The Logos in Western Thought

PETER AUGUSTINE LAWLER is Dana Professor of Government at Berry College. His recent books include Aliens in America and Stuck with Virtue, both from ISI Books.

The Law of God‘s stunning display of
erudition makes many fundamental
contributions to illuminating for us the
history of human reflection on God, Being,
human beings, morality, and politics.
My purpose here is limited to employing
Brague’s wisdom to highlight the philosophical
contribution Christianity has made
to our understanding of who we—human
individuals or persons—are. My modest
contribution is to support the thought so
eloquently expressed by the present pope
in his Regensburg address: The fundamental
tension in Western thought, for
philosophic Christians, is not between
reason and revelation, but between the
impersonal logos described by Aristotle and
the personal logos best described by St. Augustine
and St. Thomas Aquinas.

Brague says his book is a philosophical
reading of the Bible in the spirit of Machiavelli.
He writes neither as a believer nor
as a disbeliever, but from the neutral view
of observing the effects of belief and disbelief
in “the law of God.” The study of the
history of ideas shows us the effects of the
best books on transformations of moral
and political life. It also shows us that
the authors of these books have always
approached the Bible both with and as
the source of philosophical conceptions of
both man and God. His study of the Greek
and Roman philosophers’ views of the law
of God aims to show how they affected the
best Christian, Muslim, and Jewish readings
of the Bible. For the Christians, the
Biblical view of the personal God transformed
the philosophical understanding of
the human person. For the best medieval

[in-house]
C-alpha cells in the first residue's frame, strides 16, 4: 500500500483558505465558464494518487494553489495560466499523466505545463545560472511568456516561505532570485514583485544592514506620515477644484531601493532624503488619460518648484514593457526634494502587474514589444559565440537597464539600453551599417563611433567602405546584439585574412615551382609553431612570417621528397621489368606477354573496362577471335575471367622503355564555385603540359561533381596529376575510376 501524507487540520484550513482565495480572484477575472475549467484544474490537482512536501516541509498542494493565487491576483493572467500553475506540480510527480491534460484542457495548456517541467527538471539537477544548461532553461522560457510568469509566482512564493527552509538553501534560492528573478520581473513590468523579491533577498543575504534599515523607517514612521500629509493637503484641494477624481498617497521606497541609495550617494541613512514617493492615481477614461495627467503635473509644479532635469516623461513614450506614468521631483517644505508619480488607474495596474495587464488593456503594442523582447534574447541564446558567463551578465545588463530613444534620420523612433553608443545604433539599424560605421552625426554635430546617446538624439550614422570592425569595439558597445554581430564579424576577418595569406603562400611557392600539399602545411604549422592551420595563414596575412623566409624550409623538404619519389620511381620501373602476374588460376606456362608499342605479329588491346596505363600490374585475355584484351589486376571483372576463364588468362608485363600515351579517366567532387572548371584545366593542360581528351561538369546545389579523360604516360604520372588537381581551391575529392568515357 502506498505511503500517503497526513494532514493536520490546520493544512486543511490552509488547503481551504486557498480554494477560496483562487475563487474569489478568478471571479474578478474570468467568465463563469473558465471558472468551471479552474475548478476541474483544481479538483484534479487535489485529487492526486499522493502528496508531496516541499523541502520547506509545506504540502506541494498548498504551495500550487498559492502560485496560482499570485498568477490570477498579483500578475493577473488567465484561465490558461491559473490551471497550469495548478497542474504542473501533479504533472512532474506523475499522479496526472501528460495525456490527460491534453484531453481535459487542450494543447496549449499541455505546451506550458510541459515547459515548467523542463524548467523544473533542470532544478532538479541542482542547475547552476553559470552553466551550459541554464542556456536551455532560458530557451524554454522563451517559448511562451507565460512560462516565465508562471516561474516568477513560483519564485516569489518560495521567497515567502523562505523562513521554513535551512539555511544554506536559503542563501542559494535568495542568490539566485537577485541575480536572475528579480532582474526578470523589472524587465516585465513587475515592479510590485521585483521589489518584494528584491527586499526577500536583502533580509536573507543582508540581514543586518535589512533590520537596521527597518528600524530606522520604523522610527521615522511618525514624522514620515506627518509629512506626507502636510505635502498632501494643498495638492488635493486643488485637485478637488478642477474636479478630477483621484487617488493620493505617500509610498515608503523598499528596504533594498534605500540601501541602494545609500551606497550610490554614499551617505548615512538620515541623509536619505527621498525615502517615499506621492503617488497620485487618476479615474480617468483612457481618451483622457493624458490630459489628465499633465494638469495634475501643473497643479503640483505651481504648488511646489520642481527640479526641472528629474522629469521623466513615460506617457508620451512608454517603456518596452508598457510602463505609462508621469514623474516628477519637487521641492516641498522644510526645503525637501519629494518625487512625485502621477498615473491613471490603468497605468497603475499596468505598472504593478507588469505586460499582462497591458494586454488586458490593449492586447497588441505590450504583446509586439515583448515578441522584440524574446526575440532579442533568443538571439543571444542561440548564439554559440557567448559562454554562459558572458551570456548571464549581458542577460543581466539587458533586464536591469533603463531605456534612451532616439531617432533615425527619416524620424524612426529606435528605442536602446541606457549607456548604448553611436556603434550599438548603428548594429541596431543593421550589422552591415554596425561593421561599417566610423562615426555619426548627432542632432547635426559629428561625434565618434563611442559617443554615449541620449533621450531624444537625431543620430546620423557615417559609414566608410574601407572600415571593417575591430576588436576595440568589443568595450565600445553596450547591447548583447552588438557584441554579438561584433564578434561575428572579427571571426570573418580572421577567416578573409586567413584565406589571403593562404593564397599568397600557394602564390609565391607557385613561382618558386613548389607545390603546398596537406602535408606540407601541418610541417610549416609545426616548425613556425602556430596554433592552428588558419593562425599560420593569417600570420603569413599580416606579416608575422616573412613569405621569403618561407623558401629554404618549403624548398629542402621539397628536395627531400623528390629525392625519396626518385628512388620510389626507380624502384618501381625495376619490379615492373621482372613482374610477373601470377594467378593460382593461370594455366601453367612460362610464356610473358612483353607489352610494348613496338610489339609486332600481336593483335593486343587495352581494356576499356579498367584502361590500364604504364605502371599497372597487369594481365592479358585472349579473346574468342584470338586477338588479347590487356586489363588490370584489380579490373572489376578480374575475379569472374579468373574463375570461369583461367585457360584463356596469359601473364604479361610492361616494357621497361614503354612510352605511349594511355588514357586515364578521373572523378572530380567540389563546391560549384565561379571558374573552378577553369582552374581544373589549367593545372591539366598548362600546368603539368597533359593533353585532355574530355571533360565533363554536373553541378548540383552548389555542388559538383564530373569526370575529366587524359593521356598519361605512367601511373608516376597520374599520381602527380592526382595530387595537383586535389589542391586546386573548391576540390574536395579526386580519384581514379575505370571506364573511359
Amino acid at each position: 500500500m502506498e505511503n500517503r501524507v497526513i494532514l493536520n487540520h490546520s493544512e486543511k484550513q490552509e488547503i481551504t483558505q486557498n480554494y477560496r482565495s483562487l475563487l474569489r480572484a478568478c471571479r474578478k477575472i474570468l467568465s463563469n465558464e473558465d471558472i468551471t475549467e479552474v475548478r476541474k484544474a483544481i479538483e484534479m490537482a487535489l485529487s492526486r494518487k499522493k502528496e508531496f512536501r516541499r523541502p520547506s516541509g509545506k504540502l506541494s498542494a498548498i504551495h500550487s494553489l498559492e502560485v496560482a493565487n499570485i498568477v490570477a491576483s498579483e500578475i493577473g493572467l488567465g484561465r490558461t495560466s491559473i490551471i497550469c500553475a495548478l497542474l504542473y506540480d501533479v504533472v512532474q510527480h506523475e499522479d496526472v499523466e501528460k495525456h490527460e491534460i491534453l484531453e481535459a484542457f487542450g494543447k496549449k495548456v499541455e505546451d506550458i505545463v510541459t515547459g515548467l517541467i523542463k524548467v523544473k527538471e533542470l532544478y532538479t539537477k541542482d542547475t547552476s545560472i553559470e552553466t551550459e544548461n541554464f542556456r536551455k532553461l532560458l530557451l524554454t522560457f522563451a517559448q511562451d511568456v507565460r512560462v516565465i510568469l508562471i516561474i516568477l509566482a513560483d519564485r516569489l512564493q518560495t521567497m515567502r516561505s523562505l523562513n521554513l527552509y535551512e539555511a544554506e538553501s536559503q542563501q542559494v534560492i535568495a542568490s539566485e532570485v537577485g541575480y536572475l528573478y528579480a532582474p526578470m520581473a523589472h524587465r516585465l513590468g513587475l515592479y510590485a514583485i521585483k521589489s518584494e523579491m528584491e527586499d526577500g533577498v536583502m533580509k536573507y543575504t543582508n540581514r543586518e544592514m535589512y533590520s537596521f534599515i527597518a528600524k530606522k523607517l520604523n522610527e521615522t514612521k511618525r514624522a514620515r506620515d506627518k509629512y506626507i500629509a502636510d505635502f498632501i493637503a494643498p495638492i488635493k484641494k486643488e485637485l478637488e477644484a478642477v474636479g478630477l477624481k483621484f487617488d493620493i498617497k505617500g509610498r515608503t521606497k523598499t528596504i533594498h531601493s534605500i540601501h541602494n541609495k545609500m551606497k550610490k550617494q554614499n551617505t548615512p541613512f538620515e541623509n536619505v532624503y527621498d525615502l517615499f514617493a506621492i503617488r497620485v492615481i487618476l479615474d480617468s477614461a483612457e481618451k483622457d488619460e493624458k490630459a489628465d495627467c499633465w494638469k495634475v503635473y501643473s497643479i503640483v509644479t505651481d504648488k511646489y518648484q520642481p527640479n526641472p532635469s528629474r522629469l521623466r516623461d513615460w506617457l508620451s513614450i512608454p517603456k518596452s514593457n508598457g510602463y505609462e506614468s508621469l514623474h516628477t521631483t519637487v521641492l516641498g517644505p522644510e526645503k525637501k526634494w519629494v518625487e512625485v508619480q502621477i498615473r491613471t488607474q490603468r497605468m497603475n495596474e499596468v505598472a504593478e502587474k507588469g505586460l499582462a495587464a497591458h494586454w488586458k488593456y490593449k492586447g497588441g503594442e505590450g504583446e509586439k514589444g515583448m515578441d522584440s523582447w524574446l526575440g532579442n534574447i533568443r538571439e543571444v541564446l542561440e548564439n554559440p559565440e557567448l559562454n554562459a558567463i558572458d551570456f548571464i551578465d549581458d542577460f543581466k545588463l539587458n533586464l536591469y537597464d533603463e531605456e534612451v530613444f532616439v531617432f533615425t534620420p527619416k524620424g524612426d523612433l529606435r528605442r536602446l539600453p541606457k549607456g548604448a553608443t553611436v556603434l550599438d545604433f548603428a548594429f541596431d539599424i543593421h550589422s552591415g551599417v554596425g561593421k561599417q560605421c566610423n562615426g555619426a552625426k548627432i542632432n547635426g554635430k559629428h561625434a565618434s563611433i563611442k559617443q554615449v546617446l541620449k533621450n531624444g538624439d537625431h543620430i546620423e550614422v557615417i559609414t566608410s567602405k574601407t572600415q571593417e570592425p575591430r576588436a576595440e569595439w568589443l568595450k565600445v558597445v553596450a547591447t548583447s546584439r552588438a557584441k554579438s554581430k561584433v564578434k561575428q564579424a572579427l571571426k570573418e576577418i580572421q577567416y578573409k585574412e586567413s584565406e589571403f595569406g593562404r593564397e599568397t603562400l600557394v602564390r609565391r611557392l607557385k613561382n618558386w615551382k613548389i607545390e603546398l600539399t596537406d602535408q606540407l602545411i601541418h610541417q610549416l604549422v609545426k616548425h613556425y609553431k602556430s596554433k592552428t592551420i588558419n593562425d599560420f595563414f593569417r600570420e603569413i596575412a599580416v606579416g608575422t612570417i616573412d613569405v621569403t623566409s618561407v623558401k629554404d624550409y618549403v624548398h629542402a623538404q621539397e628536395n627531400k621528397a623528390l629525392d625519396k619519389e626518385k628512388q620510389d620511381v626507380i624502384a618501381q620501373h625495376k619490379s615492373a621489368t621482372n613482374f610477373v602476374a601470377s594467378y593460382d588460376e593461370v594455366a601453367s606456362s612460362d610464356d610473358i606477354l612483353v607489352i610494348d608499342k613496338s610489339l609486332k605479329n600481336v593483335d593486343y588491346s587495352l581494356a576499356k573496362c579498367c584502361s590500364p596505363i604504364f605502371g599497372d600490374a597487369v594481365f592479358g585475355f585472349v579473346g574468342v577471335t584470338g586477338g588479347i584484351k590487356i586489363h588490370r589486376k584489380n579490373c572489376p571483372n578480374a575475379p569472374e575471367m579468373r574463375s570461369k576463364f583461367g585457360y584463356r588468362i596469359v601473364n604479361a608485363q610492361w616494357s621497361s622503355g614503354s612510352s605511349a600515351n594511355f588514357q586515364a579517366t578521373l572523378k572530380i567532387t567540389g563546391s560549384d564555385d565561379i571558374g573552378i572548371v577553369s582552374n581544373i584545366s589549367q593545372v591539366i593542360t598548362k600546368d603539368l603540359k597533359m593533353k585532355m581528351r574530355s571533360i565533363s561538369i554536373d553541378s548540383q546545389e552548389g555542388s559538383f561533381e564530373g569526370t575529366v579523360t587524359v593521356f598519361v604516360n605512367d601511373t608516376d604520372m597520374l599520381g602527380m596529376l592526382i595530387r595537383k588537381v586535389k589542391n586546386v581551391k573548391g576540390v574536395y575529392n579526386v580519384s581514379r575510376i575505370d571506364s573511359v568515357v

Jewish and Muslim thinkers, revelation’s
explicit teaching on particular providence
had to be transformed rhetorically in light
of what they saw as the deep, impersonal
truth articulated by classical or un-Biblical
or “true” philosophy.

The Athenian Stranger in Plato’s Laws
the classical text about the law of God in the
context of legislation in general—endorses
a “penal theology” that opposes impiety.
The law asserts that gods exist, that they
are providential or care for humankind,
and that they cannot be corrupted or
bribed. But that legal assertion doesn’t
correspond to what the philosopher actually
believes about either divine reality or
personal freedom. For the philosopher,
what is most truly divine is what is most
true according to nature. That would be
the intellect and its ability to apprehend
the structure of the physical universe. So
the true law of God—the true divine art—
is this natural order. The law of God or
the true law is nothing more or less than
the nature of what is. There is, in truth, no
personal God who operates outside the law
of nature and is capable of making personal
exceptions to that law.

What’s more, in the view of the medieval
Muslim and Jewish philosophers, there
is no evidence of a God who cares about
particular human beings or who providentially
secures the ground of human
freedom. The idea of divine legislation to
support the moral lives of particular men or
women—or particular political communities—
is a lie, but a lie made necessary by
the nature of human beings. But in the best
cases, legislation against impiety—which
must be enforced by both persuasion and
force—can actually be the beginning of
the truly persuasive education about the
nature of divine law. The human mind
can be led to reflect on the limitations of
the morality of personal theology and so
toward the impersonality of the true or
“essential” divinity described by Aristotle.
But that discovery by rare philosophic
minds can never fundamentally transform
the essentially physical necessities that
limit the enlightenment of every particular
moral/political community.

The difference between the leading
Christian thinkers (particularly St. Augustine
and St. Thomas Aquinas) and the
best of the Jewish and Muslim thinkers
(particularly Maimonides) concerns the
truth about true or “essential” divinity
and so the truth about true or “essential”
humanity. Thomas seems to have followed
Maimonides in contending that providence